Something strange takes place when watching James Wan’s Insidious: Chapter 2. There is obviously a sense of expectation for the big scares and to know how this one will measure up to the well-received predecessor; however, bizarrely, there are a lot of comedic elements in the plot. It is evident that people don’t buy a ticket to a horror film with the intention to have a good laugh but with Wan’s latest, audiences might have to be prepared to experience something of an in-between-ner. It is neither a completely functional and truly scary film nor conceived to be a full on comedy, it is sort of like those spirits it revolves around, one of those that couldn’t find their place neither in death nor life, but they are still essentially dead.

The demonic ordeal begins with a flashback to how it all started — something that many horror sequels tend to do but for which they can’t be judged since they are not trying to redefine the genre—in the family’s old house when young Josh (played as an adult by Patrick Wilson) was having some ghost adventures of his own. Back in the present day, the story begins right where it left off last time, Elise Ranier (Lin Shaye) is dead allegedly killed by possessed Josh, who now claims everything is fine. Surprise, it is not, the strange noises and creepy apparitions continue just as Josh starts acting more and more erratically. Renai (Rose Byrne) is clearly affected by entities messing with her piano and trying to steal her baby, but tries to stay calm until the very physical spirit of a woman from an earlier time slaps her across the face and knocks her out. Seriously.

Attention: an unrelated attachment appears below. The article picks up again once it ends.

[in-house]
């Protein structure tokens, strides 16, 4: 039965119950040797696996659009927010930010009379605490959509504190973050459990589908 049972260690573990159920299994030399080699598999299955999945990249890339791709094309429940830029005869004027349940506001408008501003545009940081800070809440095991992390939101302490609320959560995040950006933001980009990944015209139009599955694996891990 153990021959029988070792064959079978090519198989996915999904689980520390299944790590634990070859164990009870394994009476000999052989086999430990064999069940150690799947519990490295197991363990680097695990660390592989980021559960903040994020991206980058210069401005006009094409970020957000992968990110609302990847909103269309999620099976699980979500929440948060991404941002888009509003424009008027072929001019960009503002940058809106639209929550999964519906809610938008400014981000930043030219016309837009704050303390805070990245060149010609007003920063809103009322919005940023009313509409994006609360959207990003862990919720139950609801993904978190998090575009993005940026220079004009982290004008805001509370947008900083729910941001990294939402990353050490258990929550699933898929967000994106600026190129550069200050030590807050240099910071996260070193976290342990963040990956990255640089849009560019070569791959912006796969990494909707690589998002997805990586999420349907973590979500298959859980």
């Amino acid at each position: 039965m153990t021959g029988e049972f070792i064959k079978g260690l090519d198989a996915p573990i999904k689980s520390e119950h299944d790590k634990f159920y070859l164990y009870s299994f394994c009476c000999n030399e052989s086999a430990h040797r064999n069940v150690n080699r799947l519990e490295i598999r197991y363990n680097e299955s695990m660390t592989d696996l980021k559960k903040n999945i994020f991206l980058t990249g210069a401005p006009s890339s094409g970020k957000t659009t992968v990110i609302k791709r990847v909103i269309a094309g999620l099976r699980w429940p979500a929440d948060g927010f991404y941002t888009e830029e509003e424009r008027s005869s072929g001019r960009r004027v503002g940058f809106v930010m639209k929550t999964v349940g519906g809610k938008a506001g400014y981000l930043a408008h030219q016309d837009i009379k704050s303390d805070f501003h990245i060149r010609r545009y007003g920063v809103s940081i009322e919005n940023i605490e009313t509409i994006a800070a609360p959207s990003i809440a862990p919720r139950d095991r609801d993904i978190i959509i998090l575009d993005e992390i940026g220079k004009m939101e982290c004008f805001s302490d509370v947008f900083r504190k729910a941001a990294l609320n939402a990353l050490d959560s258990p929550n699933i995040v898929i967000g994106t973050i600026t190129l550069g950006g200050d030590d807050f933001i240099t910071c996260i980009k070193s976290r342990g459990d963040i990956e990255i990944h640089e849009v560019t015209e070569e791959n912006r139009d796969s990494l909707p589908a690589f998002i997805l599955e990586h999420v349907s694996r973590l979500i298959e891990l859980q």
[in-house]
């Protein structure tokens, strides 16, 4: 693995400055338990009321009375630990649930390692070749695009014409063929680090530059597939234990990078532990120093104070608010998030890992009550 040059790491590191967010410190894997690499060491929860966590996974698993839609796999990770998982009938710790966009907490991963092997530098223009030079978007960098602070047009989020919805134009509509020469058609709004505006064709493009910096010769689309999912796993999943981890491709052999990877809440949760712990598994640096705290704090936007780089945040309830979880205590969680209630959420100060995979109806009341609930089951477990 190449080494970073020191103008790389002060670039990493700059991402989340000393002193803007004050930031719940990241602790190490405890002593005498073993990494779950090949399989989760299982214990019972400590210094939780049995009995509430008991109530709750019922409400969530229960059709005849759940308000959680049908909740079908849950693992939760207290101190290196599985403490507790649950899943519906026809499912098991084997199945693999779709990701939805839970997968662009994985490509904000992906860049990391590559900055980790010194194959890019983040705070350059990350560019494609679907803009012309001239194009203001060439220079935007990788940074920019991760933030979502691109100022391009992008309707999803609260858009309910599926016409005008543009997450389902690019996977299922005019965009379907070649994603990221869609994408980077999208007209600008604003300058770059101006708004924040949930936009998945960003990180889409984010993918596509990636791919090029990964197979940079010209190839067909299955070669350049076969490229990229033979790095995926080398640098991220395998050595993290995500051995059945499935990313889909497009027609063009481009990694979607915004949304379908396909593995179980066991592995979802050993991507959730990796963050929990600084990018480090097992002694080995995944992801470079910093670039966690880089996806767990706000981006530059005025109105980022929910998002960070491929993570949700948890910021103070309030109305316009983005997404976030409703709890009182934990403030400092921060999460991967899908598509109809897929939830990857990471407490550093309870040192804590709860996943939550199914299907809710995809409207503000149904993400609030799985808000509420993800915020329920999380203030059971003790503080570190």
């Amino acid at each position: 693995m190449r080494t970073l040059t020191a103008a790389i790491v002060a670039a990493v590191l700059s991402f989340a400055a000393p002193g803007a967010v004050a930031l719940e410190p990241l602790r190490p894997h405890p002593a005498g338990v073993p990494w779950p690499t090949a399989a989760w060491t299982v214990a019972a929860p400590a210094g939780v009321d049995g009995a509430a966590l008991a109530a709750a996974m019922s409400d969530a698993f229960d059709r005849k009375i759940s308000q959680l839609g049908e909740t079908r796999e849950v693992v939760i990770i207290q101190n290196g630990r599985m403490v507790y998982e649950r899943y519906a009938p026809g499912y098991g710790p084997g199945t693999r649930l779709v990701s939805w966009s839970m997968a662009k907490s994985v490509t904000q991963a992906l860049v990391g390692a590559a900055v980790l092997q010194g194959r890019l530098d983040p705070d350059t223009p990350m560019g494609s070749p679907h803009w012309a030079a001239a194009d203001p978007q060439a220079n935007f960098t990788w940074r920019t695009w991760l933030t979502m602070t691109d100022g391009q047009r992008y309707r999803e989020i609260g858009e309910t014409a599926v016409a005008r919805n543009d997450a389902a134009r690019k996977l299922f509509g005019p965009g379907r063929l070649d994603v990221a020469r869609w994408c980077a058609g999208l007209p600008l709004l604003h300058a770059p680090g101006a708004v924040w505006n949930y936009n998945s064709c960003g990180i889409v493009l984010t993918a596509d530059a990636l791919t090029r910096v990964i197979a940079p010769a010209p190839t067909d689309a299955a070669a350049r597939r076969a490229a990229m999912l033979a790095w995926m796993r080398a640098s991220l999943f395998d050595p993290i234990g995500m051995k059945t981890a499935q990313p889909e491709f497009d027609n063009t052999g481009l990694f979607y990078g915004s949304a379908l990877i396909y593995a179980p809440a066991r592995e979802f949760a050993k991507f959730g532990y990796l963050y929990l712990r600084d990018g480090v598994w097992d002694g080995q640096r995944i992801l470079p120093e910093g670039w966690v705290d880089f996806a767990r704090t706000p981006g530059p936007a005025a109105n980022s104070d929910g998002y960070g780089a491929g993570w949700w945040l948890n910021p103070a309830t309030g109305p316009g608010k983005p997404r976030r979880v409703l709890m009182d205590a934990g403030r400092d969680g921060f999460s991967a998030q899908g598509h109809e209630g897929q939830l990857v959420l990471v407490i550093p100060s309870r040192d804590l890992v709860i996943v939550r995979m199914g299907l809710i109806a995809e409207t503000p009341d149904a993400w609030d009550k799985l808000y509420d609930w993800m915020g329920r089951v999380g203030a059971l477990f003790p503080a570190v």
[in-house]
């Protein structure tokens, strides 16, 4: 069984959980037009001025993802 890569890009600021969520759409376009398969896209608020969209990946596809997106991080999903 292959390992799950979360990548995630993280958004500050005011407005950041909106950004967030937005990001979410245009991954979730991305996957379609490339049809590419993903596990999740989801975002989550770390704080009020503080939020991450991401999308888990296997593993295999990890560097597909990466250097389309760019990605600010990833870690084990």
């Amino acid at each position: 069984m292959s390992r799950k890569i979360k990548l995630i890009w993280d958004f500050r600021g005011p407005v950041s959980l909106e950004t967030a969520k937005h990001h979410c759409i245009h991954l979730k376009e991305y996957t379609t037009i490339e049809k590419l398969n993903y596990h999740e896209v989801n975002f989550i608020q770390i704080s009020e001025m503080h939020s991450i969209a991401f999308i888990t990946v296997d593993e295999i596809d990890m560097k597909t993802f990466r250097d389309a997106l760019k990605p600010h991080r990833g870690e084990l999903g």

Concerned grandmother Lorraine (Barbara Hershey) decides to bring in the big guns, and recruits Carl, Elise ex-partner, and her quirky assistants Specs (Leigh Whannell, who also wrote the screenplay,) and Tucker (Angus Sampson), more on them in a second. The group invokes Elise’s spirit to get some answers, which leads them to a hospital, a sexually confused individual, tons of murders, and a dead woman with funny over-the-top make-up. In order not to ruin any amusement or shock value people may get out of the film, it is better to say that what unfolds in the third act is an underworld-time-travel expedition in order to save a certain possessed character from an evil murderous “lady”.


Now, for the entertaining but tonally atrocious part of the film, the two previously mentioned characters, Specs and Tucker are for all intents and purposes Insidious’ version of the Despicable Me minions. They are dumb, funny, and clumsy and, sadly, steal every scene they are in by adding the “what the hell is going on here” factor to the film. Based on pure speculation, this tonal inconsistencies and the effort to make this “edgy” by making the comedic duo prominent in the story might not be director Wan’s fault, but the fact Whannell, wrote the screenplay himself. Even when the horror works, and it does at several points in the film, the hilarity that ensues breaks the spell and undermines the fear factor of the entire piece.


Patrick Wilson and Rose Bryn are actually extremely good in here, if it wasn’t for the baffling amount of side jokes, their amazing performances would have added to the disturbing occurrences, which are actually scary when left alone to play out. Their work and that of Wan falls short because of a story that never knows what it should be and throws away the great build up it had from the original.

Final Verdict: There was potential here, and it is a bit disappointing after the amazing response James Wan earned recently with The Conjuring. Even if there are some sequences that work and provide some thrills, the film is not cohesive even within its own context nether the storyline or the tone. Great performances are not used to their fullest potential because of an underlining witty mood that never seems to fit in. Entertaining but sometimes for all the wrong reasons, Insidious: Chapter 2 might cause anyone insomnia but will surely make for a strange fun time at the movies. Whether that makes it successful or not only the box-office will tell.



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